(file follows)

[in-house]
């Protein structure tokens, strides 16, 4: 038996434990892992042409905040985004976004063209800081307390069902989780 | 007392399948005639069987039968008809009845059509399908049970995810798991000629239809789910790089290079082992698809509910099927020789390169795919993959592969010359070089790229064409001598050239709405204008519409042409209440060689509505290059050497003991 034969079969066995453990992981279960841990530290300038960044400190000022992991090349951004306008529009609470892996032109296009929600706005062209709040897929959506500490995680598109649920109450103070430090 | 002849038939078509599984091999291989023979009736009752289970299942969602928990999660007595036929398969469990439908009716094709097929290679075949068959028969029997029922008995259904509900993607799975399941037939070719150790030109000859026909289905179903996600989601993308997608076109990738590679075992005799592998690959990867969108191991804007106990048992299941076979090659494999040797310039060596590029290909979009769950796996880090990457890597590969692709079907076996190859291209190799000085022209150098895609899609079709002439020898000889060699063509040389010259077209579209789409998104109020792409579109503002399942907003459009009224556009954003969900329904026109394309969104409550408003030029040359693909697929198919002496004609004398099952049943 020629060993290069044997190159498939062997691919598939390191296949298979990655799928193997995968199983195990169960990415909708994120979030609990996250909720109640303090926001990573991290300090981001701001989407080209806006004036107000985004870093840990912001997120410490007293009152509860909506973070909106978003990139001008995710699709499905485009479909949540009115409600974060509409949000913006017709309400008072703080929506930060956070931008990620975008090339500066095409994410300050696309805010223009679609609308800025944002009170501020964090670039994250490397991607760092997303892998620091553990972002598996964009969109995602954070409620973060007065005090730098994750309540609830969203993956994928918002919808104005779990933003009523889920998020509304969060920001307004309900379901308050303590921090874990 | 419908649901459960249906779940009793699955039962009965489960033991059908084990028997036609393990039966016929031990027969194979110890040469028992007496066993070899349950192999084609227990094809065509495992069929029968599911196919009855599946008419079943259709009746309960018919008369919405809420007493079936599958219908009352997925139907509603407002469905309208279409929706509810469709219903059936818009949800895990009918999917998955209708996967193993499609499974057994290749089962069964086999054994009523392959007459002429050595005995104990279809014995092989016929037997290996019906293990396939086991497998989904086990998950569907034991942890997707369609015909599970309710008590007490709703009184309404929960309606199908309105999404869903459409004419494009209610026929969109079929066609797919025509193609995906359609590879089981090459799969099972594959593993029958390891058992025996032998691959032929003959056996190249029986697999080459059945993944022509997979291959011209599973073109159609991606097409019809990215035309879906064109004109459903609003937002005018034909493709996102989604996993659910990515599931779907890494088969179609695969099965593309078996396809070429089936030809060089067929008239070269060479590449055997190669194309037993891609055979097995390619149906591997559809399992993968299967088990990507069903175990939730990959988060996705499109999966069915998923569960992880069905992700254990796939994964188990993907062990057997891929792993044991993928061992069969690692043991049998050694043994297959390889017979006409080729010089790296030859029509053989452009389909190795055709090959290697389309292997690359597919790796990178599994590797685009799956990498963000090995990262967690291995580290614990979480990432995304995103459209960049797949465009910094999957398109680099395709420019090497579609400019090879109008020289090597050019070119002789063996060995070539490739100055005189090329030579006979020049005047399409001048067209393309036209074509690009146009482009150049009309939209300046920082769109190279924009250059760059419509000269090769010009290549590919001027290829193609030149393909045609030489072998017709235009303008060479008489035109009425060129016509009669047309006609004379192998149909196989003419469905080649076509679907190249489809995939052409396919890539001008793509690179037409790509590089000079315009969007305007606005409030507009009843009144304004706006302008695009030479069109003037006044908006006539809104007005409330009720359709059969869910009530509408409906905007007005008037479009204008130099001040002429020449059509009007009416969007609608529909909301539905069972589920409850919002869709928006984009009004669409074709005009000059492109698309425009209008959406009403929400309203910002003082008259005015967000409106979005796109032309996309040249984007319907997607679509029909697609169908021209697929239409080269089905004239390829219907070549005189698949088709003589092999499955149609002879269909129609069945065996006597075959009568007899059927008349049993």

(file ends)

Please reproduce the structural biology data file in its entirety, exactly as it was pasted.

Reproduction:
[in-house]
């Protein structure tokens, strides 16, 4: 038996434990892992042409905040985004976004063209800081307390069902989780 | 007392399948005639069987039968008809009845059509399908049970995810798991000629239809789910790089290079082992698809509910099927020789390169795919993959592969010359070089790229064409001598050239709405204008519409042409209440060689509505290059050497003991 034969079969066995453990992981279960841990530290300038960044400190000022992991090349951004306008529009609470892996032109296009929600706005062209709040897929959506500490995680598109649920109450103070430090 | 002849038939078509599984091999291989023979009736009752289970299942969602928990999660007595036929398969469990439908009716094709097929290679075949068959028969029997029922008995259904509900993607799975399941037939070719150790030109000859026909289905179903996600989601993308997608076109990738590679075992005799592998690959990867969108191991804007106990048992299941076979090659494999040797310039060596590029290909979009769950796996880090990457890597590969692709079907076996190859291209190799000085022209150098895609899609079709002439020898000889060699063509040389010259077209579209789409998104109020792409579109503002399942907003459009009224556009954003969900329904026109394309969104409550408003030029040359693909697929198919002496004609004398099952049943 020629060993290069044997190159498939062997691919598939390191296949298979990655799928193997995968199983195990169960990415909708994120979030609990996250909720109640303090926001990573991290300090981001701001989407080209806006004036107000985004870093840990912001997120410490007293009152509860909506973070909106978003990139001008995710699709499905485009479909949540009115409600974060509409949000913006017709309400008072703080929506930060956070931008990620975008090339500066095409994410300050696309805010223009679609609308800025944002009170501020964090670039994250490397991607760092997303892998620091553990972002598996964009969109995602954070409620973060007065005090730098994750309540609830969203993956994928918002919808104005779990933003009523889920998020509304969060920001307004309900379901308050303590921090874990 | 419908649901459960249906779940009793699955039962009965489960033991059908084990028997036609393990039966016929031990027969194979110890040469028992007496066993070899349950192999084609227990094809065509495992069929029968599911196919009855599946008419079943259709009746309960018919008369919405809420007493079936599958219908009352997925139907509603407002469905309208279409929706509810469709219903059936818009949800895990009918999917998955209708996967193993499609499974057994290749089962069964086999054994009523392959007459002429050595005995104990279809014995092989016929037997290996019906293990396939086991497998989904086990998950569907034991942890997707369609015909599970309710008590007490709703009184309404929960309606199908309105999404869903459409004419494009209610026929969109079929066609797919025509193609995906359609590879089981090459799969099972594959593993029958390891058992025996032998691959032929003959056996190249029986697999080459059945993944022509997979291959011209599973073109159609991606097409019809990215035309879906064109004109459903609003937002005018034909493709996102989604996993659910990515599931779907890494088969179609695969099965593309078996396809070429089936030809060089067929008239070269060479590449055997190669194309037993891609055979097995390619149906591997559809399992993968299967088990990507069903175990939730990959988060996705499109999966069915998923569960992880069905992700254990796939994964188990993907062990057997891929792993044991993928061992069969690692043991049998050694043994297959390889017979006409080729010089790296030859029509053989452009389909190795055709090959290697389309292997690359597919790796990178599994590797685009799956990498963000090995990262967690291995580290614990979480990432995304995103459209960049797949465009910094999957398109680099395709420019090497579609400019090879109008020289090597050019070119002789063996060995070539490739100055005189090329030579006979020049005047399409001048067209393309036209074509690009146009482009150049009309939209300046920082769109190279924009250059760059419509000269090769010009290549590919001027290829193609030149393909045609030489072998017709235009303008060479008489035109009425060129016509009669047309006609004379192998149909196989003419469905080649076509679907190249489809995939052409396919890539001008793509690179037409790509590089000079315009969007305007606005409030507009009843009144304004706006302008695009030479069109003037006044908006006539809104007005409330009720359709059969869910009530509408409906905007007005008037479009204008130099001040002429020449059509009007009416969007609608529909909301539905069972589920409850919002869709928006984009009004669409074709005009000059492109698309425009209008959406009403929400309203910002003082008259005015967000409106979005796109032309996309040249984007319907997607679509029909697609169908021209697929239409080269089905004239390829219907070549005189698949088709003589092999499955149609002879269909129609069945065996006597075959009568007899059927008349049993």